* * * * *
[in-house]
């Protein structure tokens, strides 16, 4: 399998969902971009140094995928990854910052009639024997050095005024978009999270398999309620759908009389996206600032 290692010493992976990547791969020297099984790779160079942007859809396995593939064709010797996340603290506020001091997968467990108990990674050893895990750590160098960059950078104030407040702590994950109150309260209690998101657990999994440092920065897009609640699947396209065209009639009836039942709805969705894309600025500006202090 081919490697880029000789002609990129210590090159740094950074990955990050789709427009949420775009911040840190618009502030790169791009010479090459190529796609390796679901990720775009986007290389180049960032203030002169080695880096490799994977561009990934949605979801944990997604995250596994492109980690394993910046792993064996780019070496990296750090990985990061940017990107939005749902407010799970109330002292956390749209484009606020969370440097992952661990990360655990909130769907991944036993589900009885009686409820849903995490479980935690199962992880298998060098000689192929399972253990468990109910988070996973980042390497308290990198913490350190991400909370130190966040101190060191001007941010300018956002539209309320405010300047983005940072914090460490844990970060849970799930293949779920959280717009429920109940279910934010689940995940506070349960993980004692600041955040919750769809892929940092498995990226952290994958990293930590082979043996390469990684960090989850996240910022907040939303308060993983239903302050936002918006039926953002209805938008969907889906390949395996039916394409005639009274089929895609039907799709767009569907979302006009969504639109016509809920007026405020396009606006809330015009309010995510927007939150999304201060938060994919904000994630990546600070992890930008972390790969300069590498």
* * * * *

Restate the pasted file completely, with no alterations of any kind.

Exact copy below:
[in-house]
């Protein structure tokens, strides 16, 4: 399998969902971009140094995928990854910052009639024997050095005024978009999270398999309620759908009389996206600032 290692010493992976990547791969020297099984790779160079942007859809396995593939064709010797996340603290506020001091997968467990108990990674050893895990750590160098960059950078104030407040702590994950109150309260209690998101657990999994440092920065897009609640699947396209065209009639009836039942709805969705894309600025500006202090 081919490697880029000789002609990129210590090159740094950074990955990050789709427009949420775009911040840190618009502030790169791009010479090459190529796609390796679901990720775009986007290389180049960032203030002169080695880096490799994977561009990934949605979801944990997604995250596994492109980690394993910046792993064996780019070496990296750090990985990061940017990107939005749902407010799970109330002292956390749209484009606020969370440097992952661990990360655990909130769907991944036993589900009885009686409820849903995490479980935690199962992880298998060098000689192929399972253990468990109910988070996973980042390497308290990198913490350190991400909370130190966040101190060191001007941010300018956002539209309320405010300047983005940072914090460490844990970060849970799930293949779920959280717009429920109940279910934010689940995940506070349960993980004692600041955040919750769809892929940092498995990226952290994958990293930590082979043996390469990684960090989850996240910022907040939303308060993983239903302050936002918006039926953002209805938008969907889906390949395996039916394409005639009274089929895609039907799709767009569907979302006009969504639109016509809920007026405020396009606006809330015009309010995510927007939150999304201060938060994919904000994630990546600070992890930008972390790969300069590498």